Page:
One of the rarest modern Porsche 911s will cross the block at Mecum's Monterey sale in August: a 1995 993 GT2 Evo race car, one of only 11 built.
GT racing was booming in the early 1990s and Porsche responded with a range of increasingly wild variants of the 964-generation 911. By the time the 993-gen car was launched in 1994, Porsche's customer teams were demanding more power than the existing 3.8-litre, naturally-aspirated engine could provide. A 3.6-litre, twin-turbo engine was already in development and with it, Porsche created the 911 GT2.
It dominated the second-tier GT2 category, but Porsche felt the car had more to give, so it developed the GT2 Evo for the GT1 category. The Evo had bigger wheelarches, a more aggressive front splitter, a distinctive bi-plane rear wing, and quite a lot more power. 600 horsepower, in fact, about 150 hp more than the standard car. It easily topped 200 miles-an-hour as a result.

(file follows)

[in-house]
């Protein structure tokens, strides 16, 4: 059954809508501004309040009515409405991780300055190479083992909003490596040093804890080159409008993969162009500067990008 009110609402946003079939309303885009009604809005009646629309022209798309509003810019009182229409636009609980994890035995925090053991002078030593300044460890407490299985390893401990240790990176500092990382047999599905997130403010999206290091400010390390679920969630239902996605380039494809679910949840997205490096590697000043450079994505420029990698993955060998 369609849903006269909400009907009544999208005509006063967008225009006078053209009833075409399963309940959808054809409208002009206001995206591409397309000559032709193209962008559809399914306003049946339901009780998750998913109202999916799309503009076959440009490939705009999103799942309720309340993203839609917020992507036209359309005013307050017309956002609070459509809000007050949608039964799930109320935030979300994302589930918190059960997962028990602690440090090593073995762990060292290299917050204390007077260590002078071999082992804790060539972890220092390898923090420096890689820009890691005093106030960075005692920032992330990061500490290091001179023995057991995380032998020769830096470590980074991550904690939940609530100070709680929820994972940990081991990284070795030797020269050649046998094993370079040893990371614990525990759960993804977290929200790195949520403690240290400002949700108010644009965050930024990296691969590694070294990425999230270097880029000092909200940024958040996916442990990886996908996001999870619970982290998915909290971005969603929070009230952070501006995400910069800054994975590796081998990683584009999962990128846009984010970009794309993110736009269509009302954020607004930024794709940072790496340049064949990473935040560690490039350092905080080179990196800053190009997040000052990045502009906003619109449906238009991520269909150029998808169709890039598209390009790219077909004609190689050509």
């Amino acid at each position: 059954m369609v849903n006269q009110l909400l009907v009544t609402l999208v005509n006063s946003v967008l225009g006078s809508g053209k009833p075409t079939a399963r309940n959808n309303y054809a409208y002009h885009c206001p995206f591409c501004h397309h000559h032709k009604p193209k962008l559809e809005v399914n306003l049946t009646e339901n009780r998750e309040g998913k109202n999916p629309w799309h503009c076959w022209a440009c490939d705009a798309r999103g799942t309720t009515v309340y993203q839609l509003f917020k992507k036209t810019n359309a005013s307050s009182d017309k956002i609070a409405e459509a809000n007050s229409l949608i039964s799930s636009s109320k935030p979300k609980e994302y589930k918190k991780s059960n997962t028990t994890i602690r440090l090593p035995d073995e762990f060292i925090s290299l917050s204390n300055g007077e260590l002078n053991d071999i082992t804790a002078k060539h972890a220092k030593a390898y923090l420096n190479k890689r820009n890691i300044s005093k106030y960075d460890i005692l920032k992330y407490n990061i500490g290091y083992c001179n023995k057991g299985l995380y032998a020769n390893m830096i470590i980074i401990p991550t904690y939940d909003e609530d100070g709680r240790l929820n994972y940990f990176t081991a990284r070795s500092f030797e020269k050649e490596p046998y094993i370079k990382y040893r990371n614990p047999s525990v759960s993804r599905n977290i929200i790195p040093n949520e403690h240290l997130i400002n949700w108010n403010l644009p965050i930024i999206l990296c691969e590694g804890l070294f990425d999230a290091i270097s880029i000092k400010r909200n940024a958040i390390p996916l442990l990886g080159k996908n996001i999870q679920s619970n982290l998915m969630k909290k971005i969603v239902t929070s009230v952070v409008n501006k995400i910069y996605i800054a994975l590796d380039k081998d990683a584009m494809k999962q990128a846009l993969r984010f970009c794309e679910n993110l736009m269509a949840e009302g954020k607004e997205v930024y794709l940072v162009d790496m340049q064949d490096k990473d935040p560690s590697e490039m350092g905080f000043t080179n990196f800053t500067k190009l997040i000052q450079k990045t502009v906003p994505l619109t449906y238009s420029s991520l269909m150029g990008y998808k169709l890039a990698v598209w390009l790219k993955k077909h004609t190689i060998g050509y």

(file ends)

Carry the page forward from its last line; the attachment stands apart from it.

Unfortunately, the GT2 Evo hit the circuits in 1995, the same year as the McLaren F1 GTR. Quite frankly, it didn't stand a chance. Not that it mattered too much, as the Evo was only intended as a stop-gap until the 911 GT1 was ready for the 1996 season. As such, only 11 were built, making it one of the rarest 911s of modern times.
Mecum's car is as fresh as the day it left the factory. It's reportedly in completely original condition and shows just 7,000 kilometers on the odometer, having only had one owner. Mecum's description doesn't list any race entries in it's history, and it's condition suggests it hasn't been subjected to the white heat of competition. But it isn't road-legal, so all of its mileage has probably been accumulated on track. Hopefully while being driven as hard as a pure-bred racer should be.
There are plenty of race series around the world that would welcome this car with open arms, but is it a bit too nice for that?